3. To protect from signals coming in though the electrical wiring, install a motor/generator system to provide power inside your shielded area. (That is an electric motor powered by the public power source driving a shielded generator that provides the power used inside the shielded area. There is no electrical connection between the motor and the generator.
    4. Install military grade filters on any telephone, cable, or internet connections penetrating the Faraday shield (NOTE: You will need wired phones because cell phones will not work inside the shielded area)
  2. The Old School Method (probably the only alternative for your motor vehicle)…
    1. discard any device that was made in the last 10 years (make that 15 or 20 years for your motor vehicle because fuel system have been computer controlled for a long time) and replace them with older devices manufactured prior to the thrust to computerize everything and connect them to the network.
    2. forego the use of portable phones (smart or otherwise)
    3. Disconnect all WiFi modems, routers, or other devices that can create a WiFi network and connect you computer to the internet using a wired ethernet connection being sure to turn off all WiFi in any computer devices you use.
  3. What most are doing…
    1. Take reasonable precautions (After a surge knocked out some systems in our house, I installed a "whole house" power filter to reduce the risk of power surges but it also filters out RF in the incoming power.)
    2. Keep all devices, operating systems,and software scrupulously up to date (that means no more hanging on to older versions of OS X)
    3. Learn to live with a tolerable level of risk.
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#35525 - 08/15/15 09:36 AM Re: Internet of Things security: Don't drive that jeep [Re: joemikeb]
slolerner Offline


Registered: 08/25/09
Loc: New York City
Maybe a way to 'cloak' household appliances that don't need access via the router.

A pet peeve of mine is mixed metaphors, and I apologize if I am wrong; Isn't it the 800 pound gorilla in the room that people pretend doesn't exist and the white elephant that is rare but not necessarily valuable? I hope I don't catch flack over this...

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#35526 - 08/15/15 09:47 AM Re: Internet of Things security: Don't drive that jeep [Re: slolerner]
grelber Offline


Registered: 08/05/09
Loc: North of 49th ||
Originally Posted By: slolerner
A pet peeve of mine is mixed metaphors, and I apologize if I am wrong; Isn't it the 800 pound gorilla in the room that people pretend doesn't exist and the white elephant that is rare but not necessarily valuable? I hope I don't catch flack over this...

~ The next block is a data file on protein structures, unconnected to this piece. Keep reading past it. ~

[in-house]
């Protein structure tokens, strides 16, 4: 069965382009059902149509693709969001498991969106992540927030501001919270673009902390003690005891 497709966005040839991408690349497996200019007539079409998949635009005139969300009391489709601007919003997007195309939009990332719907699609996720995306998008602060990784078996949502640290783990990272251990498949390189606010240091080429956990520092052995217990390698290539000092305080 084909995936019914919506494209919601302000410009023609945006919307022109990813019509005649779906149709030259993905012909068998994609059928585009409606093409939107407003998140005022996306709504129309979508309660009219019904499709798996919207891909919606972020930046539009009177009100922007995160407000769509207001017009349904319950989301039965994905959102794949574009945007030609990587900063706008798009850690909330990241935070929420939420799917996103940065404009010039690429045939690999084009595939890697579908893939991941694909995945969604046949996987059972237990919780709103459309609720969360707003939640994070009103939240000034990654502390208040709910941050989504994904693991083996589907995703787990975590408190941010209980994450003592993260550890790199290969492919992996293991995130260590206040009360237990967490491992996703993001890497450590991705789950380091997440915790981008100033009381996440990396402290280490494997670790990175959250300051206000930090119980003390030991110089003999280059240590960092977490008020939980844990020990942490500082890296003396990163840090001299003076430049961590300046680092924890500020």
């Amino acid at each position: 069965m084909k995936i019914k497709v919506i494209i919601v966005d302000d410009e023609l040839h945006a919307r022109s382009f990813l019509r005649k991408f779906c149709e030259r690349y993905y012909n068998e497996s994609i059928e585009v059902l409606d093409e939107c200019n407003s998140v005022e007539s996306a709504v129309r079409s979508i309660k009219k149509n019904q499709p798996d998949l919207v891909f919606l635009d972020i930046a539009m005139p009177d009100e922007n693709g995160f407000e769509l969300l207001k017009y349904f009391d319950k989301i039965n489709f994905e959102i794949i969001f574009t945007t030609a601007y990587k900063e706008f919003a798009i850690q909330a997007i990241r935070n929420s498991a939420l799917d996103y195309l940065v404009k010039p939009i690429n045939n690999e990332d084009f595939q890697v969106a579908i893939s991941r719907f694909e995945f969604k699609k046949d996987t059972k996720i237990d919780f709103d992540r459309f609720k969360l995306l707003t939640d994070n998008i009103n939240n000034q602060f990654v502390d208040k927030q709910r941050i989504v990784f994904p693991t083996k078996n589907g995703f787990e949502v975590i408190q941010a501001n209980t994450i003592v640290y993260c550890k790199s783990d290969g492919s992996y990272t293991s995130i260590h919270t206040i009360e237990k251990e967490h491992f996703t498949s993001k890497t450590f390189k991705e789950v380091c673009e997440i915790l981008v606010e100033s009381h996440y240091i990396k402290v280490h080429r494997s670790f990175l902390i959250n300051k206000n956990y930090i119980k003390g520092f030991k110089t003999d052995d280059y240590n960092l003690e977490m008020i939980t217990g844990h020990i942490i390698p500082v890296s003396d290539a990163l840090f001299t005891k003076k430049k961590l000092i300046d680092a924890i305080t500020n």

Not a mixed metaphor. I wanted something larger than a gorilla. And what "white" elephant?!

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#35527 - 08/15/15 10:26 AM Re: Internet of Things security: Don't drive that jeep [Re: slolerner]
joemikeb Online
Moderator

Registered: 08/04/09
Loc: Fort Worth, Texas
Originally Posted By: slolerner
Maybe a way to 'cloak' household appliances that don't need access via the router.

Put them in a small Faraday cage and connect them to an isolated, filtered, and grounded power supply.
Originally Posted By: slolerner
A pet peeve of mine is mixed metaphors, and I apologize if I am wrong; Isn't it the 800 pound gorilla in the room that people pretend doesn't exist

No matter how hard you try to ignore the presence of the 800 pound gorilla in the room, it is impossible to do. Especially in a small room!
Originally Posted By: slolerner
and the white elephant that is rare but not necessarily valuable? I hope I don't catch flack over this…
Close but not quite. White Elephants are not necessarily rare, just unwanted and tough to get rid of. See the definition and derivation of White Elephant here.
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#35529 - 08/15/15 01:10 PM Re: Internet of Things security: Don't drive that jeep [Re: joemikeb]
slolerner Offline


Registered: 08/25/09
Loc: New York City
So the white elephant, once given, is hard to get rid of. The gorilla, on the other hand, I've heard used as a big problem you are ignoring, although I just looked that one up too. Derivation is strong-arming by government or other entity larger than you. The problem is a kind of combination, I guess.

Grelber did not say 'white,' I stand corrected.


Edited by slolerner (08/15/15 02:13 PM)
Edit Reason: complete confusion

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#35538 - 08/16/15 12:45 AM Re: Internet of Things security: Don't drive that jeep [Re: joemikeb]
grelber Offline


Registered: 08/05/09
Loc: North of 49th ||
So on a practical level ...
• Pull the GPS fuse in the car. Any others to foil the trackers/hackers?
• Unplug the toaster after each use. (A good idea anyway, especially if you have a pet that likes to counter graze.)
• Refuse Internet-enabled drug pumps.

Still no idea how to foil fridge trackers/hackers.